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Nor to one place; nor is my whole estate
Upon the fortune of this present year :
Therefore, my merchandise makes me not sad.

Salan. Why then you are in love.
Ant.

Fye, fye!
Salan. Not in love neither? Then let's say, you are sad,
Because you are not merry : and 'twere as easy
For you to laugh, and leap, and say, you are merry,
Because you are not sad. Now, by the two-headed Janus,
Nature hath fram'd strange fellows in her time :
Some that will evermore peep through their eyes,
And laugh, like parrots, at a bag-piper :
And other of such vinegar aspect,
That they'll not show their teeth in way of smile,
Though Nestor swear the jest be laughable.

Enter BASSANIO, LORENZO, and GRATIANO.
Salan. Here comes Bassanio, your most noble kinsman,
Gratiano, and Lorenzo: Fare you well;
We leave you now with better company.

Salar. I would have staid till I had made you merry
If worthier friends had not prevented me.

Ant. Your worth is very dear in my regard.
I take it, your own business calls on you,
And you embrace the occasion to depart.

Salar. Good morrow, my good lords.

Bass. Good signiors both, when shall we laugh ? Say, when ? You grow exceeding strange: Must it be so ? Salar. We'll make our leisures to attend on yours.

[Exeunt SALARINO, and SALANTA Lor. My lord Bassanio, since you have found Antonio, We two will leave you : but, at dinner time, I pray you, have in mind where we must meet. Bass. I will not fail you.

Gra. You look not well, signior Antonio;
You have too much respect upon the world :
They lose it, that do buy it with much care.
Believe me, you are marvellously chang’d.

Ant. I hold the world but as the world, Gratiano;
A stage, where every man must play a part,
And mine a sad one.
Gra.

Let me play the Fool :
With mirth and laughter let old wrinkles come.
Why should a man, whose blood is warm within,
Sit like his grandsire cut in alabaster ?
Sleep when

he wakes ? and creep into the jaundice
By being peevish? I tell thee what, Antonio,-
I love thee, and it is my love that speaks ;-
There are a sort of men, whose visages

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Lo cream and mantle, like a standing pond;
And do a wilful stillness entertain,
With purpose to be dress'd in an opinion
Of wisdom, gravity, profound conceit;
As who should say, I am Sir Oracle,
And, when I ope my lips, let no dog bark !
O, my Antonio, I do know of these,
That therefore only are reputed wise,
For saying nothing; who, I am very sure,
If they should speak, would almost damn those ears,
Which, hearing them, would call their brothers, fools.
I'll tell thee more of this another time:
But fish not, with this melancholy bait,
For this fool's gudgeon, this opinion.
Come, good Lorenzo : Fare ye well, a while;
I'll end my exhortation after dinner.

Lor. Well, we will leave you then till dinner-time.
I must be one of these same dumb wise men,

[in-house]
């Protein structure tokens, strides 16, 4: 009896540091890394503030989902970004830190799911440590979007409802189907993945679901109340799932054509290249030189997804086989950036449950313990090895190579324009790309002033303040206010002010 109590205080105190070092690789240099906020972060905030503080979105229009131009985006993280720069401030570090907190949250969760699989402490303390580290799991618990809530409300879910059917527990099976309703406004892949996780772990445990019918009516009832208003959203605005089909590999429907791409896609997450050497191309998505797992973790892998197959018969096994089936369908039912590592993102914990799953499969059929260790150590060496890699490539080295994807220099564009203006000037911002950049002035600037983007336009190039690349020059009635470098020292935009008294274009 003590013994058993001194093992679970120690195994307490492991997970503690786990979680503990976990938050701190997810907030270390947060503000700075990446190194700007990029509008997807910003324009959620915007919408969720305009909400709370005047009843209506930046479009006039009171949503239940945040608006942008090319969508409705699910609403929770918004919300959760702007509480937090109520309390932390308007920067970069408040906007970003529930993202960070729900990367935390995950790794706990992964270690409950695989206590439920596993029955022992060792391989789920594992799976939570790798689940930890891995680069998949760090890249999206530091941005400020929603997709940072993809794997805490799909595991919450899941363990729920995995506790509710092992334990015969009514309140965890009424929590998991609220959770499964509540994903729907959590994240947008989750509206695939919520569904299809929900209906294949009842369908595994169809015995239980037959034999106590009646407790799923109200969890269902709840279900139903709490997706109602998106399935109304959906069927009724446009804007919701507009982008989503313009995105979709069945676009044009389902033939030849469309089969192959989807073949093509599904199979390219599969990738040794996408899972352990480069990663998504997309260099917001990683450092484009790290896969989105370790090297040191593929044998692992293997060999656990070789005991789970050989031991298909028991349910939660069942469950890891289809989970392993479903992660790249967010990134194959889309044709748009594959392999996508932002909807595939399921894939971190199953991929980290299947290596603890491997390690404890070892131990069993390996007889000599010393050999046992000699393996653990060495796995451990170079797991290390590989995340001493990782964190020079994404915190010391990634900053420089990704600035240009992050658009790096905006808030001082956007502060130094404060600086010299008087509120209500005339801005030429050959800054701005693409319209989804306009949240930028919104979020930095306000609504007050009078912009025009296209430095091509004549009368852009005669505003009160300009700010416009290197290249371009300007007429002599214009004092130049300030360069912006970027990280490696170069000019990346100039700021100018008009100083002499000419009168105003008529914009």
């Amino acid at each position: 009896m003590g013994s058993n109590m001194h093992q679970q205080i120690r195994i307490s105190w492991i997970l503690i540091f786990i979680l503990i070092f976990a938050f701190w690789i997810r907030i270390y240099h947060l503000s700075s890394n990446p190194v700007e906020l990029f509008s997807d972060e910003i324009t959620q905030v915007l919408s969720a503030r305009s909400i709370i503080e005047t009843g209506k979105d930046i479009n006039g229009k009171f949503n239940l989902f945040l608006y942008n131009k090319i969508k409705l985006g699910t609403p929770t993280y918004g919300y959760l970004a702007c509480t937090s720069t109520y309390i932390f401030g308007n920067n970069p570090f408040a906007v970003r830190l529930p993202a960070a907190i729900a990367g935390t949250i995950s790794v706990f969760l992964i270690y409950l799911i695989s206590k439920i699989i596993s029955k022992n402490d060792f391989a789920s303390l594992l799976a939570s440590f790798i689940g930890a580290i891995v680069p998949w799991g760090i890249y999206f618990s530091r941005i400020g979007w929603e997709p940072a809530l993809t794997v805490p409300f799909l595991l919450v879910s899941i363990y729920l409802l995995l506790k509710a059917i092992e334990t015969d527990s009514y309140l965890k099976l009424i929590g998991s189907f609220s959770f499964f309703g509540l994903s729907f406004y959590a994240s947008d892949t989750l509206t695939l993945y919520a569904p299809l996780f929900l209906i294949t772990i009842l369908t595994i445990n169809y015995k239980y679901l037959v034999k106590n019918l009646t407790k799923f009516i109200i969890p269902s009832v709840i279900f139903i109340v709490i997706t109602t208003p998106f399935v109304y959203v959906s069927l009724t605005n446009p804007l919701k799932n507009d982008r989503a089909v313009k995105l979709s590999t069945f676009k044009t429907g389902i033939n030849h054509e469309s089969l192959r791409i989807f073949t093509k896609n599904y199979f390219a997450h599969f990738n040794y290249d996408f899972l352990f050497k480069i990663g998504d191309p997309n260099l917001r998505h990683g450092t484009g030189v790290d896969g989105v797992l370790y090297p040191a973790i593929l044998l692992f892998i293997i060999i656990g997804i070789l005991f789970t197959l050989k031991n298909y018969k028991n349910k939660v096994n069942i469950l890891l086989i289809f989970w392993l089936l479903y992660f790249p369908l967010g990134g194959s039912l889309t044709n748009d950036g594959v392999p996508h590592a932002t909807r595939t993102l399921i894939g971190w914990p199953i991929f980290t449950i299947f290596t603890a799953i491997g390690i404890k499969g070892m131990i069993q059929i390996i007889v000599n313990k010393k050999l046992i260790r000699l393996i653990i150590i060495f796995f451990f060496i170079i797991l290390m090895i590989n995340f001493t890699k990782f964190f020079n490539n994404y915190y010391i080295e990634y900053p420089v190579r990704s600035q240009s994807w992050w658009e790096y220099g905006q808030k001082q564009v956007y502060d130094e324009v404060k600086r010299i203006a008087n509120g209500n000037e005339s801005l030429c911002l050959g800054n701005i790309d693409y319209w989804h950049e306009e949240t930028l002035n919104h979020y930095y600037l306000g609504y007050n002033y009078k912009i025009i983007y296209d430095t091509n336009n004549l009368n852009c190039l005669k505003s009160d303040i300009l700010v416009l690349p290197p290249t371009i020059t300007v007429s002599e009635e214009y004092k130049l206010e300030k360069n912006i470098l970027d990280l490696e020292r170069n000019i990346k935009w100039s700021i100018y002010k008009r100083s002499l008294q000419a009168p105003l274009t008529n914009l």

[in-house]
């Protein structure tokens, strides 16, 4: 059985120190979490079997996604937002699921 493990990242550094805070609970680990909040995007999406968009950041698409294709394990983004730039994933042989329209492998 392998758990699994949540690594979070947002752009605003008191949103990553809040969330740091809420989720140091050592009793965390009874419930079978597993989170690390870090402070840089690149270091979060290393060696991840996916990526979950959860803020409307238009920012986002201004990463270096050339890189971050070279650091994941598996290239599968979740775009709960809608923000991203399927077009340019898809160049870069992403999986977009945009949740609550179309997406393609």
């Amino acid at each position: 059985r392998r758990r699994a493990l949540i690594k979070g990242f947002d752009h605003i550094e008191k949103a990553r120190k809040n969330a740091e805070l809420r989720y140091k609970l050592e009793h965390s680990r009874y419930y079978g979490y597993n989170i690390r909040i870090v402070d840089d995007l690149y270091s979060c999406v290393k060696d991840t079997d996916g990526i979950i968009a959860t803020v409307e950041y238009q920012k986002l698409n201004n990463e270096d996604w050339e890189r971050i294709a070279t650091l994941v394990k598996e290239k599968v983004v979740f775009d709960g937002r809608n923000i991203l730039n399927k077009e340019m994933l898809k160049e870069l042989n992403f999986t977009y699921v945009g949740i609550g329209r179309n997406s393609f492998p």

For Gratiano never lets me speak.

Gra. Well, keep me company but two years more,
Thou shalt not know the sound of thine own tongue.

Ant. Farewell : I'll grow a talker for this gear.

Gra. Thanks, i' faith; for silence is only commendable In a neat's tongue dried, and a maid not vendible.

[Exeunt GRATIANO, and LORENZU. Ant. Is that any thing now?

Bass. Gratiano speaks an infinite deal of nothing, more than any man in all Venice: His reasons are as two grains of wheat hid in two bushels of chaff; you shall seek all day ere you find them; and, when

you have them, they are not worth the search.
Ant. Well; tell me now, what lady is this same,
To whom you swore a secret pilgrimage,
That you to-day promis’d to tell me of?

Bass. 'Tis not unknown to you, Antonio,
How much I have disabled mine estate,
By something showing a more swelling port
Than my faint means would grant continuance :
Nor do I now make moan to be abridg'd
From such a noble rate; but my chief care
Is, to come fairly off from the great debts,
Wherein my time, something too prodigal,
Hath left me gaged : To you, Antonio,
I owe the most, in money, and in love ;
And from your love I have a warranty
To unburden all my plots, and purposes,
How to get clear vf all the debts I owe.
Ant. I

pray you, good Bassanio, let me know it ,
And, if it stand, as you yourself still do,
Within the eye of honor, be assur'd

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My purse, my person, my extremest means,
Lie all unlock'd to your occasions.

Bass. In my school-days, when I had lost one shah
I shot his fellow of the self-same flight
The self-same way, with more advised watch,
To find the other forth; and by advent’ring both,
I oft found both : I urge this childish proof,
Because what follows is pure innocence.
I owe you much; and, like a wilful youth,
That which I owe is lost: but if you please
To shoot another arrow that self way
Which you did shoot the first, I do not doubt,
As I will watch the aim, or to find both,
Or bring your latter hazard back again,
And thankfully rest debtor for the first.

Ant. You know me well, and herein spend but time
To wind about my love with circumstance;
And, out of doubt, you do me now more wrong,
In making question of my uttermost,
Than if you had made waste of all I have:
Then do but say to me what I should do,
That in your knowledge may by me be done,
And I am prest into it: therefore, speak.

Bass. In Belmont is a lady richly left,
And she is fair, and, fairer than that word,
Of wond'rous virtues; sometimes from her eyes
I did receive fair speechless messages :
Her name is Portia ; nothing undervalued
To Cato's daughter, Brutus' Portia.
Nor is the wide world ignorant of her worth ;
For the four winds blow in from every coast
Renowned suitors : and her sunny locks
Hang on her temples like a golden fleece;